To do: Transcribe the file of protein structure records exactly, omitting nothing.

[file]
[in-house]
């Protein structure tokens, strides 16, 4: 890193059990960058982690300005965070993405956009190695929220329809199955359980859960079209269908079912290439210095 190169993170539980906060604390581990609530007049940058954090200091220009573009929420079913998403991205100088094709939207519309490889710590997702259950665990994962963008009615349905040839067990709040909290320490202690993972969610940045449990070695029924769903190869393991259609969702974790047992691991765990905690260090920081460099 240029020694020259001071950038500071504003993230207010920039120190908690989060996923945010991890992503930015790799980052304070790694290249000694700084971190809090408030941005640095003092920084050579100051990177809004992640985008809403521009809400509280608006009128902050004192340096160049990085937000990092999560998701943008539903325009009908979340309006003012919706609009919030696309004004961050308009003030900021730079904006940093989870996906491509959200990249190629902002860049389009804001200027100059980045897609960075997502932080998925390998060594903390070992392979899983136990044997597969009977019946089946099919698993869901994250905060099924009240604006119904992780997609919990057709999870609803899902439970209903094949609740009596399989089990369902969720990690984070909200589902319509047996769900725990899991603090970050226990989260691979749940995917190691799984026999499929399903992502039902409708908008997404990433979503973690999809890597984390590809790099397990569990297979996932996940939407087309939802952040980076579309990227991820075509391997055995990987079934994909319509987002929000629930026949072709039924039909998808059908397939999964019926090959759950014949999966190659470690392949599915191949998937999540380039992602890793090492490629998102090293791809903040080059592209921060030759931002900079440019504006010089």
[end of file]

[in-house]
């Protein structure tokens, strides 16, 4: 890193059990960058982690300005965070993405956009190695929220329809199955359980859960079209269908079912290439210095 190169993170539980906060604390581990609530007049940058954090200091220009573009929420079913998403991205100088094709939207519309490889710590997702259950665990994962963008009615349905040839067990709040909290320490202690993972969610940045449990070695029924769903190869393991259609969702974790047992691991765990905690260090920081460099 240029020694020259001071950038500071504003993230207010920039120190908690989060996923945010991890992503930015790799980052304070790694290249000694700084971190809090408030941005640095003092920084050579100051990177809004992640985008809403521009809400509280608006009128902050004192340096160049990085937000990092999560998701943008539903325009009908979340309006003012919706609009919030696309004004961050308009003030900021730079904006940093989870996906491509959200990249190629902002860049389009804001200027100059980045897609960075997502932080998925390998060594903390070992392979899983136990044997597969009977019946089946099919698993869901994250905060099924009240604006119904992780997609919990057709999870609803899902439970209903094949609740009596399989089990369902969720990690984070909200589902319509047996769900725990899991603090970050226990989260691979749940995917190691799984026999499929399903992502039902409708908008997404990433979503973690999809890597984390590809790099397990569990297979996932996940939407087309939802952040980076579309990227991820075509391997055995990987079934994909319509987002929000629930026949072709039924039909998808059908397939999964019926090959759950014949999966190659470690392949599915191949998937999540380039992602890793090492490629998102090293791809903040080059592209921060030759931002900079440019504006010089």